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The AHURI Research Centre at the University of South Australia is a member of the Australian Housing and Urban Research Institute (AHURI), a national, independent research network that provides high quality research to influence and improve policy development in relation to housing and urban needs. 

Our Focus

Providing critical, evidence-based research for policy development on a range of issues, including:

  • housing supply and affordability;
  • urban planning and infrastructure development;
  • homelessness; economic productivity;
  • social cohesion and wellbeing.


Mission Statement

The aim of the AHURI Research Centre at UniSA is to bring together industry partners and high calibre researchers from a range of disciplinary backgrounds to develop policy-relevant, evidence-based research focussing on housing and urban subjects. Our researchers collaborate across divisions in UniSA, with other research institutions in South Australia and nationally, and with practitioners involved in the design, delivery and provision of housing and urban infrastructure, homelessness services, ageing and finance. Along with the research funding opportunities that arise through our partnership with AHURI, we also source grants and projects through industry and interdisciplinary collaboration.

Latest reports

New AHURI Reports

The AHURI website regularly publishes reports on research completed by its members, as well as work in progress, under 11 key themes. Their themes include: 

To access these reports and see the kind of research produced by AHURI funded collaboration, please visit the AHURI homepage, or click on the research themes outlined above and you will be redirected to the relevant pages.

Visit the AHURI homepage

UniSA-led AHURI Reports

The final report from the UniSA-led investigation with the University of Tasmania ‘Understanding Specialist Disability Accommodation funding’ (2019) has been published and is available to access on the AHURI website.  

Title: ‘Understanding Specialist Disability Accommodation funding’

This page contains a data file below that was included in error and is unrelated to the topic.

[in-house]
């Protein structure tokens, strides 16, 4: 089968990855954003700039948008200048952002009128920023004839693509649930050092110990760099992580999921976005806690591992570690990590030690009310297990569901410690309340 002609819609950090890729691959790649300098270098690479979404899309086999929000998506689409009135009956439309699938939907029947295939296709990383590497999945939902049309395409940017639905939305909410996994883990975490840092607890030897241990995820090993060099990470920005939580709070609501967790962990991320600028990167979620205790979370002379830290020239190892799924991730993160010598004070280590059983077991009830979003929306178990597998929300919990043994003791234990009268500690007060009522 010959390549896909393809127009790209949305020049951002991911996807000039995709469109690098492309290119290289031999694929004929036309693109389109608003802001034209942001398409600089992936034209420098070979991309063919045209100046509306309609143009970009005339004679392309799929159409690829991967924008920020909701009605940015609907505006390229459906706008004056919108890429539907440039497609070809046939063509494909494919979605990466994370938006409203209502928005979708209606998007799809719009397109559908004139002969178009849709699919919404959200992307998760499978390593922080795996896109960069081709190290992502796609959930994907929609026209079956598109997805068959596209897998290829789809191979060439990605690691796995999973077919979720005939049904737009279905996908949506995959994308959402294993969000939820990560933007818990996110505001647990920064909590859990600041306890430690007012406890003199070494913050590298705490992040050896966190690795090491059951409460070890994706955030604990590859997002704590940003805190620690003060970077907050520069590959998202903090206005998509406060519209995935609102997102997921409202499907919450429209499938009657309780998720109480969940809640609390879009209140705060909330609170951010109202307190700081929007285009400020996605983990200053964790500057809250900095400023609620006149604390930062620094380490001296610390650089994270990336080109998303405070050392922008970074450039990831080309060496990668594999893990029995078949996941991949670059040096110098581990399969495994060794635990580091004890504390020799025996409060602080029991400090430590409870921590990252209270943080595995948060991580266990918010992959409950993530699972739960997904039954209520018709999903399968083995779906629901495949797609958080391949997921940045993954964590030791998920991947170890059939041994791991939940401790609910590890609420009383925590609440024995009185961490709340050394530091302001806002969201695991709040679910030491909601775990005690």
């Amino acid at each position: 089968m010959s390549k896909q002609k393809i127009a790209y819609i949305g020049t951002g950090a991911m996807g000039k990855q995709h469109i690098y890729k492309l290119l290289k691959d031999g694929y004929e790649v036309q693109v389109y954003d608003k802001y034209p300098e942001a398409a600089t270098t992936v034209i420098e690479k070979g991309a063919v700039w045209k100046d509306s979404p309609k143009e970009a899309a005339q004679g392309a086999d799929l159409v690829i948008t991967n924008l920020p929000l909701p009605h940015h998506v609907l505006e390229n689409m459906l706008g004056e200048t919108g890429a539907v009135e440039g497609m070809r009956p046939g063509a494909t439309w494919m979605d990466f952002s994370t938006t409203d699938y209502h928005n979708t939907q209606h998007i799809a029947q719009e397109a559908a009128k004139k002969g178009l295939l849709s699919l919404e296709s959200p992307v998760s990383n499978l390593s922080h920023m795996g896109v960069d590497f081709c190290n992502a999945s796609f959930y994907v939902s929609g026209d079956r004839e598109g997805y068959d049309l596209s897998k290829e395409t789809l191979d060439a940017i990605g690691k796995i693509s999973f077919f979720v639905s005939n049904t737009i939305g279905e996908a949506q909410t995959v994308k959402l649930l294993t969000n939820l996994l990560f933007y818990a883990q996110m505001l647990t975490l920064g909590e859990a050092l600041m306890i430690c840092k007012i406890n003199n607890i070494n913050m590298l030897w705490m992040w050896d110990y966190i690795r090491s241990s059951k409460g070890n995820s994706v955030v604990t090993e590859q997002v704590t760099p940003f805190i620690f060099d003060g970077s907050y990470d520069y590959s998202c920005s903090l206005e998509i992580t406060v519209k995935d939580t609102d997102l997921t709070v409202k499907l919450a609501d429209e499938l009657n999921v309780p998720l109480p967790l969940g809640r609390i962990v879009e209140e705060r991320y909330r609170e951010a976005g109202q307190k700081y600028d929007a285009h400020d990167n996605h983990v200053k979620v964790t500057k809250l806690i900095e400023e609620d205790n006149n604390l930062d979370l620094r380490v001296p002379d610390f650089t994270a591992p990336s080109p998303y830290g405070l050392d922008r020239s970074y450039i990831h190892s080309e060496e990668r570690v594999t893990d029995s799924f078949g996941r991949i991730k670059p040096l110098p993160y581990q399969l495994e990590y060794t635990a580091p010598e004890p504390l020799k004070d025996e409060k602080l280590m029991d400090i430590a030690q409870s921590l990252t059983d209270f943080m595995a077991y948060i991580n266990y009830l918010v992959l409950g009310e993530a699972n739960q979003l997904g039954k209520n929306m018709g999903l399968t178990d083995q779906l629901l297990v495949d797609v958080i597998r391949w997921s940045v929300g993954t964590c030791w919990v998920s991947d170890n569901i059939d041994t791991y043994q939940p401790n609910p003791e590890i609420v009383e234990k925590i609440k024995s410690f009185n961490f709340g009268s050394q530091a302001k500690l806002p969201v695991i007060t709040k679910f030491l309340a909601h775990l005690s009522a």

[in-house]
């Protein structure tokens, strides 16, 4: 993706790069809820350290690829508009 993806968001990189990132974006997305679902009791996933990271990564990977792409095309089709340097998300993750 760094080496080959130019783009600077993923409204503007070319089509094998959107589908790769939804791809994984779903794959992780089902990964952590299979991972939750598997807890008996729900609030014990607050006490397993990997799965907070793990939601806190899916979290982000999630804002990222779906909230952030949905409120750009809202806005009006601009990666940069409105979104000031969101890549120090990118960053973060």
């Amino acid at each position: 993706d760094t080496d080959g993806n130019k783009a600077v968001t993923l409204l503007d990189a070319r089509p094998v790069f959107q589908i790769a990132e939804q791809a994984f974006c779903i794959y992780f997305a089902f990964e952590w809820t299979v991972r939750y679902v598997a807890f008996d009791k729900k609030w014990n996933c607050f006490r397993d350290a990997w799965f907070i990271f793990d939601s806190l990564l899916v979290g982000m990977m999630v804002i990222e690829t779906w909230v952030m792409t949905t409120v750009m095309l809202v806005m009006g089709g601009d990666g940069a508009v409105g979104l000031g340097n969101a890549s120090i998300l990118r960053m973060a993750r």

Authors: Andrew Beer; Kathleen Flanagan; Julia Verdouw; Braam Lowies; Elizabeth Hemphill; Gina Zappia

Access the UniSA-led AHURI Reports

Our People

Leadership and Management Team

Dr Jack Wilde
Administrative and Project Officer


The AHURI Research Centre at UniSA has established a series of 'workgroups' in which members collaborate on a particular theme related to the AHURI agenda. Our workgroups currently address three primary research themes: housing and homelessness, ageing, and urban. Within these workgroups, researchers from different disciplines are invited to meet and discuss potential research crossovers and areas of interest, to form working relationships and build their track record of interdisciplinary research outputs. Although the annual AHURI NHRP Agenda changes from year to year, the aim of our workgroups is to continue to practise, strengthen and develop research in related areas.

If you are interested in joining one of our workgroups, please contact us using our Research Centre's administrative email address: ahuri-research-centre@unisa.edu.au

If you are already involved in one of our workgroups, the below link will redirect you to our main SharePoint site. Please note this link requires UniSA login details.

Current UniSA-led AHURI  Projects

Urban Indigenous homelessness: much more than housing

Research statement: This project reviews policy, practice and service delivery in relation to Indigenous homelessness in urban settings. It explores culturally safe responses to homelessness from Indigenous perspectives and considers options for more holistic and better targeted, coordinated and operationalised support for Indigenous people experiencing homelessness in urban settings.

Research team: Associate Professor Deirdre Tedmanson, Associate Professor Alwin Chong, Dr Skye Akbar, Dr Selina Tually, Professor Ian Goodwin-Smith and Associate Professor David MacKenzie from UniSA, and Associate Professor Daphne Habibis from University of Tasmania.

News and Events

New Leadership structure for UniSA AHURI Research Centre